Keeping the Focus on Clinically Relevant Behavior: Supervision for Functional Analytic Psychotherapy

By Vandenberghe, Luc | The International Journal of Behavioral Consultation and Therapy, Summer 2009 | Go to article overview

Keeping the Focus on Clinically Relevant Behavior: Supervision for Functional Analytic Psychotherapy


Vandenberghe, Luc, The International Journal of Behavioral Consultation and Therapy


Introduction

Functional Analytic Psychotherapy (FAP) is an experiential interpersonal treatment belonging to the third wave in behavior therapy. It is compatible with state-of-the-art cognitive behavioral approaches. It is different, however, in that cognition is understood in terms of verbal behavior. In addition, the influence of beliefs on other behavior is analyzed in terms of rule -following and as depending on the effect of real-life contingencies (Kohlenberg & Tsai, 1994). The translation of cognitive therapy strategies into a behavioral framework is not typical of FAP. It has, been a theme in a broader section of the third wave movement from its beginnings (e.g. Zettle & Hayes, 1982).

The hallmark of FAP, however, is its emphasis on clients' direct learning through experiencing their problems in-session, as opposed to learning about their problems. In order to appreciate this point, we may remember that cognitive behavior therapy concentrates on discussing actions, feelings and thoughts that arise in the client's daily-life settings. The main target for change is what the client believes and thinks while he or she is experiencing problems outside the therapy session. In contrast, the FAP therapist works directly on client behavior while it is affecting the therapist-client relationship. And only when therapeutic change is noticeable within the boundaries of the relationship will the therapist monitor and (when necessary) promote generalization of in-session improvement to daily-life settings.

The whole process rests upon the idea that the therapist-client relationship offers the therapist an opportunity to observe the client's clinically relevant patterns firsthand and to respond to them in ways that promote change. For instance, a client whose romantic life has been on hold for years because she only feels attracted to inaccessible men may develop a crush on her therapist. In order to be able to work on this, the therapist must quickly become aware that what is happening in the relationship is a sample of the client's daily life problem. The therapist will also need to identify exactly what the client does that contributes to the problem pattern, both in her daily life environment and in-session. In this way, those client behaviors through which the client unwittingly brings her problem directly into the relationship with the therapist are identified. It is also possible to determine what clinical improvement would look like if it were to happen in-session. The therapist needs to have a clear view on what such improvement may look like, because he or she will need to respond to that improvement when it happens. For instance, if the client were to label her positive feelings towards the therapist in a better way and relate to the therapist in ways that helped the therapist help her professionally, such in-session improvements would need to be reinforced.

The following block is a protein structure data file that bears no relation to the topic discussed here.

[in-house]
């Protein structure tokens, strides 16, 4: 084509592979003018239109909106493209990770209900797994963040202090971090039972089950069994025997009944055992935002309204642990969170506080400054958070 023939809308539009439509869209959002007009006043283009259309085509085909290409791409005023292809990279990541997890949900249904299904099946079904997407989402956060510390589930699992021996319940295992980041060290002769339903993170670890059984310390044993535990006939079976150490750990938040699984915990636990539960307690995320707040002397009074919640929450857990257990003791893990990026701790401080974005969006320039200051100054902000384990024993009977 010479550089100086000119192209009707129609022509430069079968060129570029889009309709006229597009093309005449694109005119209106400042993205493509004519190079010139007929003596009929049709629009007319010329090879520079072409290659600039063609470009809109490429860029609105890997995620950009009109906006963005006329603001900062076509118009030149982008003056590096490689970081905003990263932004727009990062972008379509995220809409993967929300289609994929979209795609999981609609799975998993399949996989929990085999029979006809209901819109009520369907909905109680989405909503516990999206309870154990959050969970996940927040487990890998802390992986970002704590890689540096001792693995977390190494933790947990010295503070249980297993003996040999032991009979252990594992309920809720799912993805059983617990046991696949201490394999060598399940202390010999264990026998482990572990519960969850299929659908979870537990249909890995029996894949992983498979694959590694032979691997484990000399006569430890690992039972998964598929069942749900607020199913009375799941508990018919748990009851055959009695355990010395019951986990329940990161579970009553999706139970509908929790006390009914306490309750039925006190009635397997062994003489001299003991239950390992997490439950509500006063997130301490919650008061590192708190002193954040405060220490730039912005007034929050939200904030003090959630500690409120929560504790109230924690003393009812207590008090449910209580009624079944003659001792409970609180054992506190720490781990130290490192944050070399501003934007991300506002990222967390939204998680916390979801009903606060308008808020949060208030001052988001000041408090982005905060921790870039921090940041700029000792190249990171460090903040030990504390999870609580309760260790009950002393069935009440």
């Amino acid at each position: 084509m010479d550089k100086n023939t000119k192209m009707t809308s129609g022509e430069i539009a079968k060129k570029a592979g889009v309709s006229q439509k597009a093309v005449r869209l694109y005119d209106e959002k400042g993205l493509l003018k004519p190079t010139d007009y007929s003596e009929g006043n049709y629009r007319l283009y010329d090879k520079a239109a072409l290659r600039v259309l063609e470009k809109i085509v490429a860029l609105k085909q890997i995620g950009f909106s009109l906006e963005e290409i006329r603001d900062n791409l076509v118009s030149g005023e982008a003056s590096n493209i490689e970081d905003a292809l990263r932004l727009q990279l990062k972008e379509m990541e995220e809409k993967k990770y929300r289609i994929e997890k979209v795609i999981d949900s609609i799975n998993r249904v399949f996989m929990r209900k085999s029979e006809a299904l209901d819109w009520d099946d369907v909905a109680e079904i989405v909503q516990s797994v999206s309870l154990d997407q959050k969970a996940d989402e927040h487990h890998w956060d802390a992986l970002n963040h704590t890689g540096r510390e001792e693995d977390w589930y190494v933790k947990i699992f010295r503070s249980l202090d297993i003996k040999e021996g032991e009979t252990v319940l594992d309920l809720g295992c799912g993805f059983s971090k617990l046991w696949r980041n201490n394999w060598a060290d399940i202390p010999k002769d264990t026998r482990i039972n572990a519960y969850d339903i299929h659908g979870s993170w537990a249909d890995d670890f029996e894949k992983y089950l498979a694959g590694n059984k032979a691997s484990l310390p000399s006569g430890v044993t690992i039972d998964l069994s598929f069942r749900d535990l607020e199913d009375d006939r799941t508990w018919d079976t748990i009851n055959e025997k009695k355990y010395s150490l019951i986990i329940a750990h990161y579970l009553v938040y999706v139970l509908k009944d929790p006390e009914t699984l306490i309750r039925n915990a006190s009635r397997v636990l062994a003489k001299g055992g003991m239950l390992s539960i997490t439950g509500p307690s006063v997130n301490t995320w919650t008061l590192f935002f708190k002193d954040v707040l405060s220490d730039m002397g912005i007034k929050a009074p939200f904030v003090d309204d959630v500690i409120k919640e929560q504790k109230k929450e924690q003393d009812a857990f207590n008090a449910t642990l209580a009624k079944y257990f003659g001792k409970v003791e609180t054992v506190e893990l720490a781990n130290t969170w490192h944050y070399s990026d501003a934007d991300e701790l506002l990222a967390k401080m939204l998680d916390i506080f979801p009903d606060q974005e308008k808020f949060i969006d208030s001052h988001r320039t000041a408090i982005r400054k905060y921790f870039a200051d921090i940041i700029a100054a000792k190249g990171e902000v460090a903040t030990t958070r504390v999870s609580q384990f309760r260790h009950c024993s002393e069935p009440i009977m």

Once therapist and client have agreed on what the target behaviors will be, the therapist will allow his or her reactions, which are the natural consequences of the client's actions, to affect the target behavior in-session. Sometimes the problem pattern will need to be evoked intentionally in order to give the client the opportunity to deal with it. The therapist may, for instance, appropriately express his or her positive non-romantic feelings toward the client so that she can react to them emotionally. The central process in FAP is to gradually shape improvement by patiently reinforcing progressive changes in the right direction. Therefore, the biggest challenge for the therapist is to identify initial shifts toward improvement in client behavior. By missing slight in-vivo improvements or mislabeling them as problem behavior, the therapist may be responsible for stalling therapeutic change. In our example, a distracted therapist may react aloofly to an appropriate approach behavior by the client. The therapist may thus miss the opportunity to reinforce the client's first move toward relating in more productive ways to him or her. …

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